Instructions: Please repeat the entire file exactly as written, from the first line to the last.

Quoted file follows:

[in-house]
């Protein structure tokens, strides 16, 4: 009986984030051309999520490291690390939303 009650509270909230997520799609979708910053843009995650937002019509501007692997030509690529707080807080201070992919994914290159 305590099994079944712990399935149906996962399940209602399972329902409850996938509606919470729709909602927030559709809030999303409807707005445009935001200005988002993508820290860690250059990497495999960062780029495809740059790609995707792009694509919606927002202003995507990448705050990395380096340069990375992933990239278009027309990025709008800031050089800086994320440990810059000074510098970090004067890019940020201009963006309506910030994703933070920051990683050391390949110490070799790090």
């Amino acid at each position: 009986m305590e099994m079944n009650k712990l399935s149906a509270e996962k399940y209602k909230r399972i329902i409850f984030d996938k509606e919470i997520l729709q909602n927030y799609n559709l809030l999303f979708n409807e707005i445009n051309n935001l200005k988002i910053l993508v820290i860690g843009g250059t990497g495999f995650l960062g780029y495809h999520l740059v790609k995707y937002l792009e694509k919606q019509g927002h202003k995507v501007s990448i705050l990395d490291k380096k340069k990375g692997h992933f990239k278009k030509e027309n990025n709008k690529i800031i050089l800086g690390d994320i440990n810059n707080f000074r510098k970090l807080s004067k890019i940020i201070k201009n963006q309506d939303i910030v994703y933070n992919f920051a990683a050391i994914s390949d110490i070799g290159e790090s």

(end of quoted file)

[in-house]
């Protein structure tokens, strides 16, 4: 009986984030051309999520490291690390939303 009650509270909230997520799609979708910053843009995650937002019509501007692997030509690529707080807080201070992919994914290159 305590099994079944712990399935149906996962399940209602399972329902409850996938509606919470729709909602927030559709809030999303409807707005445009935001200005988002993508820290860690250059990497495999960062780029495809740059790609995707792009694509919606927002202003995507990448705050990395380096340069990375992933990239278009027309990025709008800031050089800086994320440990810059000074510098970090004067890019940020201009963006309506910030994703933070920051990683050391390949110490070799790090």
């Amino acid at each position: 009986m305590e099994m079944n009650k712990l399935s149906a509270e996962k399940y209602k909230r399972i329902i409850f984030d996938k509606e919470i997520l729709q909602n927030y799609n559709l809030l999303f979708n409807e707005i445009n051309n935001l200005k988002i910053l993508v820290i860690g843009g250059t990497g495999f995650l960062g780029y495809h999520l740059v790609k995707y937002l792009e694509k919606q019509g927002h202003k995507v501007s990448i705050l990395d490291k380096k340069k990375g692997h992933f990239k278009k030509e027309n990025n709008k690529i800031i050089l800086g690390d994320i440990n810059n707080f000074r510098k970090l807080s004067k890019i940020i201070k201009n963006q309506d939303i910030v994703y933070n992919f920051a990683a050391i994914s390949d110490i070799g290159e790090s």